Will you earn more as a private equity professional in 2021?

Chris Gilbert
4 min readJan 12, 2021

The world is in an economic downturn… or is it? Tell that to the private equity industry, where the pandemic appears to have had practically no effect on salary trends. If 57.5 percent of PE professionals received raises in 2019, a near-identical 57 percent saw fatter pay packets in 2020!

Is this in line with PE activity during the year?

The trends are interesting. Several top private equity firms and venture capital (VC) firms in Europe reached final closings on their latest fundraising rounds in the recent weeks and months. Deal activity has picked up with PE firms showing more confidence in the likelihood of the economy eventually recovering in the UK and in mainland Europe. They are bullish about the near-term future.

How has hiring been affected?

Nearly two-thirds of firms — 63 percent, to be precise — responding to the MM&K 2020 UK and European PE and VC Compensation Survey confirmed they had hired more people into their investment teams in 2020, with 57 percent bringing more back-office staff on board. Looking ahead to 2021, 64 percent of firms expect larger investment teams, with just 8 percent anticipating a decline.

This points to a talent war that is alive and kicking, and thereby bright prospects for private equity careers. The largest firms have substantial investment reserves, which they can scarcely afford to keep idle. And with more deals comes the need for more talent, both for investment and operations. There will be continued demand for investment professionals at the junior level and operational improvement people at the senior level.

What are the trends in compensation?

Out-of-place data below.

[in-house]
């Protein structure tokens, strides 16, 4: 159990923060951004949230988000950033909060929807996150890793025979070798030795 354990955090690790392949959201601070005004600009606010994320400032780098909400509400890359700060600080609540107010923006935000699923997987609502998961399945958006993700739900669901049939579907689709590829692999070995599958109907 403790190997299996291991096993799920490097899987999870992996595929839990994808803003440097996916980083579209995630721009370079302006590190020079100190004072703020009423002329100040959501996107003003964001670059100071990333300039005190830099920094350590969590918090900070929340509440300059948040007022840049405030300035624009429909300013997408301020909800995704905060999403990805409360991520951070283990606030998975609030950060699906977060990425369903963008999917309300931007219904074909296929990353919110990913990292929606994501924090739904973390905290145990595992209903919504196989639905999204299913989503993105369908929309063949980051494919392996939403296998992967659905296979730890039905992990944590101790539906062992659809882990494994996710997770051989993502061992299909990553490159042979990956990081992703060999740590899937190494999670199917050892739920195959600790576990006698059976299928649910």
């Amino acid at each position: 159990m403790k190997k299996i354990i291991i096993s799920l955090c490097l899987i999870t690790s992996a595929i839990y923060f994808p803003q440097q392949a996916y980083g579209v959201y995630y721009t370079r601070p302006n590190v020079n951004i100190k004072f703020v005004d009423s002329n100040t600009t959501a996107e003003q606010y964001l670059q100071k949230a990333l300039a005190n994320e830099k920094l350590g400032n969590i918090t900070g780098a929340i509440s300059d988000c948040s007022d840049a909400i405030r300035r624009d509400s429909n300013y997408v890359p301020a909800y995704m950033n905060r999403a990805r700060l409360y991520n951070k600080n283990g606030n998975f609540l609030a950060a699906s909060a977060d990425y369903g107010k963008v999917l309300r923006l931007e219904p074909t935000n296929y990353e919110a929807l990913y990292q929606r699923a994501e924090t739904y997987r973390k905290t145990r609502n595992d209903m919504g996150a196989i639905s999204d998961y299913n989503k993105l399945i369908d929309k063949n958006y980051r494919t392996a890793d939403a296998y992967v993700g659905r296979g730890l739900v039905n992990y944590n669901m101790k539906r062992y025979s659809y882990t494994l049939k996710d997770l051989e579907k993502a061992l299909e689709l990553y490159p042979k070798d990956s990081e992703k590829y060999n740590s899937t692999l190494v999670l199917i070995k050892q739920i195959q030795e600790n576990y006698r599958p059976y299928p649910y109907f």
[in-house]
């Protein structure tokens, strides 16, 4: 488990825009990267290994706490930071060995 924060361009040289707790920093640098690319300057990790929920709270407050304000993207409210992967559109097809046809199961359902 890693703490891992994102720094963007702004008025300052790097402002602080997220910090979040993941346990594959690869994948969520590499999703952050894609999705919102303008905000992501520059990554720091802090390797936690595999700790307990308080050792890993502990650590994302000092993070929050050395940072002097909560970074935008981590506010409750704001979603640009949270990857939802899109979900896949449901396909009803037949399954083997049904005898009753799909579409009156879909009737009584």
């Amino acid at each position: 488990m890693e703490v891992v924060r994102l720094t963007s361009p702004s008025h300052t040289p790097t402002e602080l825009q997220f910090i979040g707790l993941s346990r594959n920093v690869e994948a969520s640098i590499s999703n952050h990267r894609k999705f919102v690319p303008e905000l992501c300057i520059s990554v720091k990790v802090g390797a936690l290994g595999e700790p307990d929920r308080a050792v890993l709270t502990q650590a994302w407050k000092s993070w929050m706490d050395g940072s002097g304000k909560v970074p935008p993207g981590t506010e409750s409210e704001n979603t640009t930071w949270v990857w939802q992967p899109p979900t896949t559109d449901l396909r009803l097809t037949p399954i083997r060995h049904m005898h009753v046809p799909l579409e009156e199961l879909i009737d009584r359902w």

With the higher retention efforts from the top private equity firms, the compensation will only go up. For the sixth successive year, PE and VC pay packages have gone up, according to the 2020 Private Equity and Venture Capital Compensation Report. It was the first time that as many as 68 percent of respondents reported total compensation in excess of USD 200,000. This points to a correlation between higher compensation and better fund performance. In 2019, for managing partners at PE firms with less than USD 20 billion assets under management (AUM), average cash compensation including bonuses was in the range of USD 1,100,000–3,700,000 million, while for partners and MDs, the range was USD 596,000–2,200,000.

There is a change in the calculations behind compensation plans too. A survey by Heidrick & Struggles revealed that 15 percent of PE investment professionals had a formula-driven bonus plan, while 71 percent, it was discretionary. Within the latter group, variable compensation was fully discretionary for 63 percent, while 25 percent reported it was based on individual performance.

Interestingly, two-thirds of firms in the UK and Europe expect the bonus component for 2020 to stay on the same lines as in 2019, somewhat surprising given the low PE and VC activity in the earlier part of 2020. A huge majority — 86 percent — of firms expect higher compensation for their investment professionals posts the next review, though only up to 5 percent.

How has the split between base and bonus pay changed?

Take a look at the increase in base pay for professionals in the private equity industry in North America. Of the approximately 450 people reporting hiked base pay,

  • Up to 10 percent increase: 40 percent
  • 11–20 percent increase: 33 percent (approximate)
  • 21–50 percent increase: 23 percent

How total compensation will change is yet to be seen, given that bonuses would have been paid out just in December. Typically, half the total pay comes from variable compensation, with the most senior levels getting well above half their pay from variable compensation. Bonus calculations give weight to a combination of fund, firm, and individual performance. Since 2014, the share of bonus in total compensation has been declining for those who have reached senior levels in their private equity careers, though it is still high at firms employing more than 100 people.

Is certification helpful for getting higher pay in the PE industry?

Certainly. For someone working or looking to work in the private equity industry, a PE certification is indelible proof of possessing the latest skills and know-how in the field, along with a readiness to take on higher roles and responsibilities attracting better pay packages.

An excellent certification choice is the Chartered Private Equity Professional (CPEP™) certification, offered by the United States Private Equity Council (USPEC). CPEP™ offers exactly what top private equity firms want — knowledge and appeal based on the rigorous USPEC IFIS™ body of knowledge, which gets them ready for great private equity careers.